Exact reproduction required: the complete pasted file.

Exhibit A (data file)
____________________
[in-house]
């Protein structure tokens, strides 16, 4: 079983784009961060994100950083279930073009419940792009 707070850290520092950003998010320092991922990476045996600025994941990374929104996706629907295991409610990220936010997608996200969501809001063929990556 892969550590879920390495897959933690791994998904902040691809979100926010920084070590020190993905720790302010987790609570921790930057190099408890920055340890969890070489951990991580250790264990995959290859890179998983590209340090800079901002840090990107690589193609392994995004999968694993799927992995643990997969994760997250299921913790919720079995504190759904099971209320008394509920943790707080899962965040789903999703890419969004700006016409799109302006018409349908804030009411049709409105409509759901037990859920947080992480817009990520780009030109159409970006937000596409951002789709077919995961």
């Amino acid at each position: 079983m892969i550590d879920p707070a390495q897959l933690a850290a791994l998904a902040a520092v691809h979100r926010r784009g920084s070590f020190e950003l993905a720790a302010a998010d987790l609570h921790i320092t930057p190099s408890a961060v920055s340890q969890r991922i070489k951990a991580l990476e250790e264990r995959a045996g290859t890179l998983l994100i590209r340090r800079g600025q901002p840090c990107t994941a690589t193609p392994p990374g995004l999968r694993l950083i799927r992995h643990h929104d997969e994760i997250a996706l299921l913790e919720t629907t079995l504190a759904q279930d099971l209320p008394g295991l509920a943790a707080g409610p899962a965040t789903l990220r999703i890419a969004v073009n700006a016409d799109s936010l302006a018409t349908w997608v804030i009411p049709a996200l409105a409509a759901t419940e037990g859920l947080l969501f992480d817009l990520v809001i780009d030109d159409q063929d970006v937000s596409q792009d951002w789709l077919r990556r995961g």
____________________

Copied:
[in-house]
């Protein structure tokens, strides 16, 4: 079983784009961060994100950083279930073009419940792009 707070850290520092950003998010320092991922990476045996600025994941990374929104996706629907295991409610990220936010997608996200969501809001063929990556 892969550590879920390495897959933690791994998904902040691809979100926010920084070590020190993905720790302010987790609570921790930057190099408890920055340890969890070489951990991580250790264990995959290859890179998983590209340090800079901002840090990107690589193609392994995004999968694993799927992995643990997969994760997250299921913790919720079995504190759904099971209320008394509920943790707080899962965040789903999703890419969004700006016409799109302006018409349908804030009411049709409105409509759901037990859920947080992480817009990520780009030109159409970006937000596409951002789709077919995961």
């Amino acid at each position: 079983m892969i550590d879920p707070a390495q897959l933690a850290a791994l998904a902040a520092v691809h979100r926010r784009g920084s070590f020190e950003l993905a720790a302010a998010d987790l609570h921790i320092t930057p190099s408890a961060v920055s340890q969890r991922i070489k951990a991580l990476e250790e264990r995959a045996g290859t890179l998983l994100i590209r340090r800079g600025q901002p840090c990107t994941a690589t193609p392994p990374g995004l999968r694993l950083i799927r992995h643990h929104d997969e994760i997250a996706l299921l913790e919720t629907t079995l504190a759904q279930d099971l209320p008394g295991l509920a943790a707080g409610p899962a965040t789903l990220r999703i890419a969004v073009n700006a016409d799109s936010l302006a018409t349908w997608v804030i009411p049709a996200l409105a409509a759901t419940e037990g859920l947080l969501f992480d817009l990520v809001i780009d030109d159409q063929d970006v937000s596409q792009d951002w789709l077919r990556r995961g």